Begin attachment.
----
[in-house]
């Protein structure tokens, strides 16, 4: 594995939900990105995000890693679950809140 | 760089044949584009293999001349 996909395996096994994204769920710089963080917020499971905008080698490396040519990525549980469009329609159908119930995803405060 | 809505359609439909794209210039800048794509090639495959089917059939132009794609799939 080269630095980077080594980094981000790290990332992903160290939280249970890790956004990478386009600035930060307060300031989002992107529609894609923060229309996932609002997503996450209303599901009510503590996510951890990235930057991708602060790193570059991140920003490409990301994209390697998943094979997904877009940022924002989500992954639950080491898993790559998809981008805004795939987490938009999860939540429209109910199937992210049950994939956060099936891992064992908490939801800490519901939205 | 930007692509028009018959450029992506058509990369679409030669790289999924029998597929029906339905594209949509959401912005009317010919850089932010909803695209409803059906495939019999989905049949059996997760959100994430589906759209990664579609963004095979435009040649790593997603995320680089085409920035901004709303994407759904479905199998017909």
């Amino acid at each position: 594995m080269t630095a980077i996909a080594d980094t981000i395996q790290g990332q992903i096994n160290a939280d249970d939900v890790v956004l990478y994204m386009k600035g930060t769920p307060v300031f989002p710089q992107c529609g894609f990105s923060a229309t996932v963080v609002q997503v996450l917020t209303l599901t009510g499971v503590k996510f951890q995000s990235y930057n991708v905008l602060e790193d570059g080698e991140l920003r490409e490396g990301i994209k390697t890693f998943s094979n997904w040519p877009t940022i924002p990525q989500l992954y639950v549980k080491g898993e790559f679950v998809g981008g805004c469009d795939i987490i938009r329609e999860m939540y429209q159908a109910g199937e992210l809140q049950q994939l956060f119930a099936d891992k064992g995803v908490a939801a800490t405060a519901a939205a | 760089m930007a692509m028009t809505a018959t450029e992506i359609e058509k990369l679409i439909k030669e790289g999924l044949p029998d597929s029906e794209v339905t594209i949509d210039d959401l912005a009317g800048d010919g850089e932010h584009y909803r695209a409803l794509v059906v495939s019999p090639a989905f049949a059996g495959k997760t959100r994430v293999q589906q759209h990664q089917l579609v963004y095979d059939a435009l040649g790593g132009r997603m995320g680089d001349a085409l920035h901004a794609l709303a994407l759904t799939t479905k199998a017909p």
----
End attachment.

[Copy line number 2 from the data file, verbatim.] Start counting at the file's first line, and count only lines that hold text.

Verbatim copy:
């Protein structure tokens, strides 16, 4: 594995939900990105995000890693679950809140 | 760089044949584009293999001349 996909395996096994994204769920710089963080917020499971905008080698490396040519990525549980469009329609159908119930995803405060 | 809505359609439909794209210039800048794509090639495959089917059939132009794609799939 080269630095980077080594980094981000790290990332992903160290939280249970890790956004990478386009600035930060307060300031989002992107529609894609923060229309996932609002997503996450209303599901009510503590996510951890990235930057991708602060790193570059991140920003490409990301994209390697998943094979997904877009940022924002989500992954639950080491898993790559998809981008805004795939987490938009999860939540429209109910199937992210049950994939956060099936891992064992908490939801800490519901939205 | 930007692509028009018959450029992506058509990369679409030669790289999924029998597929029906339905594209949509959401912005009317010919850089932010909803695209409803059906495939019999989905049949059996997760959100994430589906759209990664579609963004095979435009040649790593997603995320680089085409920035901004709303994407759904479905199998017909």